The cats are the current 'family;' [sigh] homeless waifs seem to find us. The tortie sisters are barn cats, Willis, Willow and the three brothers have indoor/outdoor privileges, as does Charlie.

    2. Well they are all beautiful, and your barn is beautiful too, so I'm sure the tortie sisters love living in the barn. We always end up with the homeless waifs too. I think there must be an invisible sign on our gate... I think my husband would love to do a painting of your barn, he loves buildings like that!

  3. Lorely; Our barn isn't as old as it perhaps appears. The late owner of the property told us the barns were built in the mid 1930's. The arched roof on the 'horse barn' is interesting from the inside--looking up at the beams and timbers, and the whole has aged to a wonderful silvery hue.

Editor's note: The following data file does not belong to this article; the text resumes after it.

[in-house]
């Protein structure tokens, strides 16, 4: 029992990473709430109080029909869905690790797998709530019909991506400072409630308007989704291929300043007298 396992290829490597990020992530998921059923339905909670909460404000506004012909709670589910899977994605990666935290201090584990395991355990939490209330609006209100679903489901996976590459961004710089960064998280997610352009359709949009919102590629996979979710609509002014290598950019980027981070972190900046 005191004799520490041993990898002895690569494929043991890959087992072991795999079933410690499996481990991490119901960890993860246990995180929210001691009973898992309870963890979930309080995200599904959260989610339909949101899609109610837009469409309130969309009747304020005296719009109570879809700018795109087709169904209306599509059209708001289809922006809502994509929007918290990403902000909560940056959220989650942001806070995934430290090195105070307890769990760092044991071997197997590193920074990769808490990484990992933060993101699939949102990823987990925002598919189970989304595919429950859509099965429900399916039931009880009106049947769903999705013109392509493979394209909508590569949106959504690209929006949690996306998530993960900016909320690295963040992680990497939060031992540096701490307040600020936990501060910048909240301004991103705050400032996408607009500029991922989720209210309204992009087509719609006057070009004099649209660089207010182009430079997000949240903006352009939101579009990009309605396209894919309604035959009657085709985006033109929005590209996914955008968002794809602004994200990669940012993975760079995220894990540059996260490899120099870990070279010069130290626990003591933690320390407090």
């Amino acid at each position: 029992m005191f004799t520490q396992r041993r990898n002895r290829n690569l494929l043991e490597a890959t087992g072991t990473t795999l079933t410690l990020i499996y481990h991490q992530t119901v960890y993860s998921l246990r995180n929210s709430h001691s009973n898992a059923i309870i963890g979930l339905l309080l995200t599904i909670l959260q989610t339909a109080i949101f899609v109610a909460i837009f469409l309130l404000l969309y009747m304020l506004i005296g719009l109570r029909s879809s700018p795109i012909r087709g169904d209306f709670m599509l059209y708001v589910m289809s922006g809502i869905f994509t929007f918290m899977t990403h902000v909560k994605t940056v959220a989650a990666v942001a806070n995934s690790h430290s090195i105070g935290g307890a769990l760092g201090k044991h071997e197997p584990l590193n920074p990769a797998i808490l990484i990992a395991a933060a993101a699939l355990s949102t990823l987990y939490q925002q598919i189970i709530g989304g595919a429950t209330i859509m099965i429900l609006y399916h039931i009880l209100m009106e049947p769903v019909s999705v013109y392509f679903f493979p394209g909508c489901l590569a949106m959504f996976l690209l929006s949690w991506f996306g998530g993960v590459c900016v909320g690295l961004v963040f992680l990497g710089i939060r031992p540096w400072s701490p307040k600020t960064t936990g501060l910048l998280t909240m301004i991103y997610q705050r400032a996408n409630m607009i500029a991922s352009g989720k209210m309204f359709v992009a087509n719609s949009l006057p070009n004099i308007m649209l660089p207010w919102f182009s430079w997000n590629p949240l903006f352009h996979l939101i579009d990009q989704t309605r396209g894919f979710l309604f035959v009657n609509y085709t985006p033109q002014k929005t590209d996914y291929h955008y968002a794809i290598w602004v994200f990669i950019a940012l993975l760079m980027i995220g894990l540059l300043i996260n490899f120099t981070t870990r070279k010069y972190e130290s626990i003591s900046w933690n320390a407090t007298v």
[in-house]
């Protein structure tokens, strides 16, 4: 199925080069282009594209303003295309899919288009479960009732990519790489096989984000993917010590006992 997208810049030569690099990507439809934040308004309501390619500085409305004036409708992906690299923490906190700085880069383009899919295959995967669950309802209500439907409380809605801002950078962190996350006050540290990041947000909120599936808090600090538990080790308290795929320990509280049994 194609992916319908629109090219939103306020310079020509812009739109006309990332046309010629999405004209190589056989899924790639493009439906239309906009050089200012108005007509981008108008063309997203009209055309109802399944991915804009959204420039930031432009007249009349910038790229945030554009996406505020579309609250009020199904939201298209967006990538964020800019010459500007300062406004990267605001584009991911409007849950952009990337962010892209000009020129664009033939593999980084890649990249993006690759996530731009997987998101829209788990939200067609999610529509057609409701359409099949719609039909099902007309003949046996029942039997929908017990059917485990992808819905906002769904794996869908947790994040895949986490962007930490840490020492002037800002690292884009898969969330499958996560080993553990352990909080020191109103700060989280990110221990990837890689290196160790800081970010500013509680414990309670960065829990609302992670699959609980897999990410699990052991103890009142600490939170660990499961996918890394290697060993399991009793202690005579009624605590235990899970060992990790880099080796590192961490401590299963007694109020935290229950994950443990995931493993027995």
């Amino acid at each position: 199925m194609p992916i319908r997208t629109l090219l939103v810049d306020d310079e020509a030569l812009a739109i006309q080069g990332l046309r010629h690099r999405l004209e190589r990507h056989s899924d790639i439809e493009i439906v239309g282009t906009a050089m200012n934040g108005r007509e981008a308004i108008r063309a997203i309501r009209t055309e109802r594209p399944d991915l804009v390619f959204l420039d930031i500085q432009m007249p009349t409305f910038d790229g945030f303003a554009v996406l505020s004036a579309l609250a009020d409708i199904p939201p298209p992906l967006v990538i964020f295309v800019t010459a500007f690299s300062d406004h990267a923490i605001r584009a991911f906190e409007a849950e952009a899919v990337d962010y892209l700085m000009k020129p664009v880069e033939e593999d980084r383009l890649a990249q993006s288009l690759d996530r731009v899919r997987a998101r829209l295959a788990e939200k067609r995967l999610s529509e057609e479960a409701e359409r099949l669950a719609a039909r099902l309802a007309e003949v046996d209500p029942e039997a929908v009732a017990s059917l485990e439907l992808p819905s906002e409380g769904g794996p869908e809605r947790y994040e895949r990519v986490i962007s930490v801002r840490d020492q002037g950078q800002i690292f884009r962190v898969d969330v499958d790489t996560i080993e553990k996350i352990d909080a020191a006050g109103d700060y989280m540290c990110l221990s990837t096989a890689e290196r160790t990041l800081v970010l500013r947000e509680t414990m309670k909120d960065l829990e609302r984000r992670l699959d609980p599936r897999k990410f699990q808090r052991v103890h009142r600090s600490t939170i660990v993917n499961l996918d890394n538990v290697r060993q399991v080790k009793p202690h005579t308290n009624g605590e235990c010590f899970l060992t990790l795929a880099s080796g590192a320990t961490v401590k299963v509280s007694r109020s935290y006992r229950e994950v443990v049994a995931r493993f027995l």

Re the influx of cats: I'm sure there is some sort of a signal that we unwittingly display that brings the homeless to our door!

  4. Whatever it is Sharon, we have that very same signal here!! Like you I am struggling with the garden - can't tend it when it DOES get hot in the summer and now I am juggling, as you are. You have my sympathies. Lovely photos and I loved the comment about the barn : )

  5. O to be as relaxed as Nellie. Rowan is out relaxed cat and even snores. lol

  6. Our lovely Maine Coone, Honey, used to curl up in the bathroom sink : )

  7. So lovely to share your busy day - such pretty surroundings and sweet companions! I share your angst at the gardens this time of year. Mine are being overtaken by wild morning glory (bindweed) and I really need to get out there and do some damage control, but it is raining today and I am exhausted. We do what we can, right? I just love your sunflower border, weeds and all. There is something so happy about sunflowers. xo Karen

  8. Catching up with all your blogs. Gosh you work very hard, and have all that garden bounty to contend with, which is a blessing, maybe in disguise of course. Love to hear about all your cats, can just imagine them padding around the house.

  9. Oh, your posts are never tedious, - lovely to hear about your days, busy as they are. They bring back nice memories...